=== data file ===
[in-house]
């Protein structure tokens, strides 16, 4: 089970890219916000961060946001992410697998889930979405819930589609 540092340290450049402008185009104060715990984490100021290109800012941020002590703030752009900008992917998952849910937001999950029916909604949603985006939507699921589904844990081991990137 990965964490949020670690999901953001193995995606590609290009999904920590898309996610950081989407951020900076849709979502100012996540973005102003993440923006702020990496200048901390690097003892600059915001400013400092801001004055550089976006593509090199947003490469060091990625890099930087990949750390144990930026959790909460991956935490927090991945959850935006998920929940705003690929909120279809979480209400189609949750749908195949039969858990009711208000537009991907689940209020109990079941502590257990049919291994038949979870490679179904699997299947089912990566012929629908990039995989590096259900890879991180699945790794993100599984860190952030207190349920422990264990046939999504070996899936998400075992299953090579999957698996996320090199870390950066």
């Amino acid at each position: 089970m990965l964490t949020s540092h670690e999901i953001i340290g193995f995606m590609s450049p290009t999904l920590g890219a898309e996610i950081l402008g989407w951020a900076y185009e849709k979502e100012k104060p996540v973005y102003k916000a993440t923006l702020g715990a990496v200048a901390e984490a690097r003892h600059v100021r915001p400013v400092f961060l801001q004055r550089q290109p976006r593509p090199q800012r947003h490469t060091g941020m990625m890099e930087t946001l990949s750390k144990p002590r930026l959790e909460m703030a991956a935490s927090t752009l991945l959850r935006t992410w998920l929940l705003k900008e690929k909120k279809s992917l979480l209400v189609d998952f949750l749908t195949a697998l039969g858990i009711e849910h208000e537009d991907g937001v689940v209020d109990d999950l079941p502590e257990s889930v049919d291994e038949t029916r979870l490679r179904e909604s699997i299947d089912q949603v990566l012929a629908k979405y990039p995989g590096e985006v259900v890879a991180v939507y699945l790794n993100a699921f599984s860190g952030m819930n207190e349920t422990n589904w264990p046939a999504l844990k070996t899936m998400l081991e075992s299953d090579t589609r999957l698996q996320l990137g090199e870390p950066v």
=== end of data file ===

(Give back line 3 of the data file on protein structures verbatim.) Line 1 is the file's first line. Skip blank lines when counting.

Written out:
């Amino acid at each position: 089970m990965l964490t949020s540092h670690e999901i953001i340290g193995f995606m590609s450049p290009t999904l920590g890219a898309e996610i950081l402008g989407w951020a900076y185009e849709k979502e100012k104060p996540v973005y102003k916000a993440t923006l702020g715990a990496v200048a901390e984490a690097r003892h600059v100021r915001p400013v400092f961060l801001q004055r550089q290109p976006r593509p090199q800012r947003h490469t060091g941020m990625m890099e930087t946001l990949s750390k144990p002590r930026l959790e909460m703030a991956a935490s927090t752009l991945l959850r935006t992410w998920l929940l705003k900008e690929k909120k279809s992917l979480l209400v189609d998952f949750l749908t195949a697998l039969g858990i009711e849910h208000e537009d991907g937001v689940v209020d109990d999950l079941p502590e257990s889930v049919d291994e038949t029916r979870l490679r179904e909604s699997i299947d089912q949603v990566l012929a629908k979405y990039p995989g590096e985006v259900v890879a991180v939507y699945l790794n993100a699921f599984s860190g952030m819930n207190e349920t422990n589904w264990p046939a999504l844990k070996t899936m998400l081991e075992s299953d090579t589609r999957l698996q996320l990137g090199e870390p950066v």